In light of these recent data from the 1000 genomes project, genomic-scale SNP databases sampling thousands of individuals globally and samples taken from two non-Homo sapiens hominins (Neanderthals and Denisovans), the picture of human evolutionary has become more resolved and complex involving possible Neanderthal and Denisovan admixture, admixture with archaic African hominins, and Eurasian expansion into the Australasian region that predates the standard out of African expansion.

Phylogeography of viruses

Viruses are informative in understanding the dynamics of evolutionary change due to their rapid mutation rate and fast generation time.[20] Phylogeography is a useful tool in understanding the origins and distributions of different viral strains. A phylogeographic approach has been taken for many diseases that threaten human health, including dengue fever, rabies, influenza and HIV.[20] Similarly, a phylogeographic approach will likely play a key role in understanding the vectors and spread of avian influenza (HPAI H5N1), demonstrating the relevance of phylogeography to the general public.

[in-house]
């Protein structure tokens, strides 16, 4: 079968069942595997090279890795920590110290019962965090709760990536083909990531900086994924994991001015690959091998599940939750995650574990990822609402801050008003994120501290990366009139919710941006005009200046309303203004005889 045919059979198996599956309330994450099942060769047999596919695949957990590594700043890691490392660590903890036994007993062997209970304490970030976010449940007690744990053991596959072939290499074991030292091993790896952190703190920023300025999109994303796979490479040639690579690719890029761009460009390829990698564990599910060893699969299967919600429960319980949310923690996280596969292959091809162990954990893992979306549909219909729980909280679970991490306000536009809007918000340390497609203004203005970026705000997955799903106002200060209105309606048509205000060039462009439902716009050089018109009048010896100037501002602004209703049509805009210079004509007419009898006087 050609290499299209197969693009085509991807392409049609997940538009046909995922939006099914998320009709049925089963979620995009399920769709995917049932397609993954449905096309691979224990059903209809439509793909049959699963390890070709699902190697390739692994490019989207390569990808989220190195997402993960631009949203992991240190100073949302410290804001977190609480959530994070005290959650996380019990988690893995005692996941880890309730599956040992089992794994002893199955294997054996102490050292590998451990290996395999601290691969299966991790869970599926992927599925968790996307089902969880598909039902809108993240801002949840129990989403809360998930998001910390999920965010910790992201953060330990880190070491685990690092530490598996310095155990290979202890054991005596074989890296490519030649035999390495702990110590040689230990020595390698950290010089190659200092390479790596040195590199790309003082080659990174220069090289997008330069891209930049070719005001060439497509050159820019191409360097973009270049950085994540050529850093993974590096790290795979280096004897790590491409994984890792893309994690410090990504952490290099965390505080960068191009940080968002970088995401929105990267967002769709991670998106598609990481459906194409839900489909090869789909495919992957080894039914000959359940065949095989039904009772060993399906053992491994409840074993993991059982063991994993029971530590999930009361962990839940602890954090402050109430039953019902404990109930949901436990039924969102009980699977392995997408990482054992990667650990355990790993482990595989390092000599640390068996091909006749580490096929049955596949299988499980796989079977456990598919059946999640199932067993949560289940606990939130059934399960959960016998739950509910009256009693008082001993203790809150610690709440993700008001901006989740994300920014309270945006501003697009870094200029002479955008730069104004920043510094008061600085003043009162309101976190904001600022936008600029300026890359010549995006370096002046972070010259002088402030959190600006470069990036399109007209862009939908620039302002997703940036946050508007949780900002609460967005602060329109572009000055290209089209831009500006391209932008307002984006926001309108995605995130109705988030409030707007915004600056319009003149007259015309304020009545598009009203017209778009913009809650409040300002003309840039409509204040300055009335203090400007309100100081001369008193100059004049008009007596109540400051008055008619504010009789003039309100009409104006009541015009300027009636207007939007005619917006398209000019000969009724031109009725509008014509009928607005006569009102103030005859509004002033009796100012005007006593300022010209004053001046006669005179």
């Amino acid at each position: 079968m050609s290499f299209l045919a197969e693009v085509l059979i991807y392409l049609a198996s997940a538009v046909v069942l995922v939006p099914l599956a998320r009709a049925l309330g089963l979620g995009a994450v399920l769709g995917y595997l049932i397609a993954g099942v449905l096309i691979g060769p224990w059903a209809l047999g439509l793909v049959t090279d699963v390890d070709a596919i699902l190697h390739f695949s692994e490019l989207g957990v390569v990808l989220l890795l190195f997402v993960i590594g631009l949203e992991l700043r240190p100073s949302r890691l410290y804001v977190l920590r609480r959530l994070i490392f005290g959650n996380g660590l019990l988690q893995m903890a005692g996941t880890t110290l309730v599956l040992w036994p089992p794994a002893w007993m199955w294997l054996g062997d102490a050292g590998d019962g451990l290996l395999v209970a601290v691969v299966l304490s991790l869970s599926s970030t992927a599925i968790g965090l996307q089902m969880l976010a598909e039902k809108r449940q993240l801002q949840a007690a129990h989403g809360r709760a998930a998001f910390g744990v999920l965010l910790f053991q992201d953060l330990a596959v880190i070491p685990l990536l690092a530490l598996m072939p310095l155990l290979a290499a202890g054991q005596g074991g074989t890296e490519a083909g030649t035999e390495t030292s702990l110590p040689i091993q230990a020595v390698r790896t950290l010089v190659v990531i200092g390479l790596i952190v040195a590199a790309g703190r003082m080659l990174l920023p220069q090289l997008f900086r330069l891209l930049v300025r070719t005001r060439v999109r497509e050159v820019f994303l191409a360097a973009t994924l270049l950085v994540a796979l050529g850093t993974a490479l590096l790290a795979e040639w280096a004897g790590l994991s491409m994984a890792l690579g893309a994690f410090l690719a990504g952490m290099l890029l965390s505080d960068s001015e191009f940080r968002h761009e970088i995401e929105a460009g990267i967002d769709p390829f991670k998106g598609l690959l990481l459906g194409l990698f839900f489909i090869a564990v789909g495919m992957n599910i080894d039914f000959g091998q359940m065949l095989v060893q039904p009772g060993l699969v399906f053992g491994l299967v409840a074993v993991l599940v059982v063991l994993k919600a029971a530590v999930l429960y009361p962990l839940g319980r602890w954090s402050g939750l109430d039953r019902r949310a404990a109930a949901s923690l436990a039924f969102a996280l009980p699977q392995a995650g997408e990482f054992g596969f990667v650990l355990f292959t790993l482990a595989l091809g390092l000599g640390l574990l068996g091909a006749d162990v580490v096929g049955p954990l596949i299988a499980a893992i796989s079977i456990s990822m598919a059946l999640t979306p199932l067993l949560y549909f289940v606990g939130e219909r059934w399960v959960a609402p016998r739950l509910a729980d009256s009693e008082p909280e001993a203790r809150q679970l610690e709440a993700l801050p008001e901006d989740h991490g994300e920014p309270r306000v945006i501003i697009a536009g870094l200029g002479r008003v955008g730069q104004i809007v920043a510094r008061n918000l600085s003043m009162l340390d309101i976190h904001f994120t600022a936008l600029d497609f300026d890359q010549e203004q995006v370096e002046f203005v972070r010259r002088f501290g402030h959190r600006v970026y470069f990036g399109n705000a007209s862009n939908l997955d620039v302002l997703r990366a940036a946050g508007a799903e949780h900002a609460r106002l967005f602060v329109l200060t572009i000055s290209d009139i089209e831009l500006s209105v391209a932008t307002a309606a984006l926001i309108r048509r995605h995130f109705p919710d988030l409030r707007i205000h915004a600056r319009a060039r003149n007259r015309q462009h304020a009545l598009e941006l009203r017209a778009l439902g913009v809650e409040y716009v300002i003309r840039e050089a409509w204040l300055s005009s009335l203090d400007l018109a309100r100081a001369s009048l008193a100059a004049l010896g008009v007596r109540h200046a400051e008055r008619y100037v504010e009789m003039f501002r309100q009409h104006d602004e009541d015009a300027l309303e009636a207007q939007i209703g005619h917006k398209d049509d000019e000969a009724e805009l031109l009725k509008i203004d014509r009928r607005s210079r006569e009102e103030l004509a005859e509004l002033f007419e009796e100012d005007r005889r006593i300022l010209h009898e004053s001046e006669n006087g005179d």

Phylogeography of languages

Phylogeographic analysis of ancient and modern languages has been used to test whether Indo-European languages originated in Anatolia or in the steppes of Central Asia.[21] Language evolution was modeled in terms of the gain and loss of cognate words in each language over time, to produce a cladogram of related languages. Combining those data with known geographic ranges of each language produced strong support for an Anatolian origin approximately 8000–9500 years ago.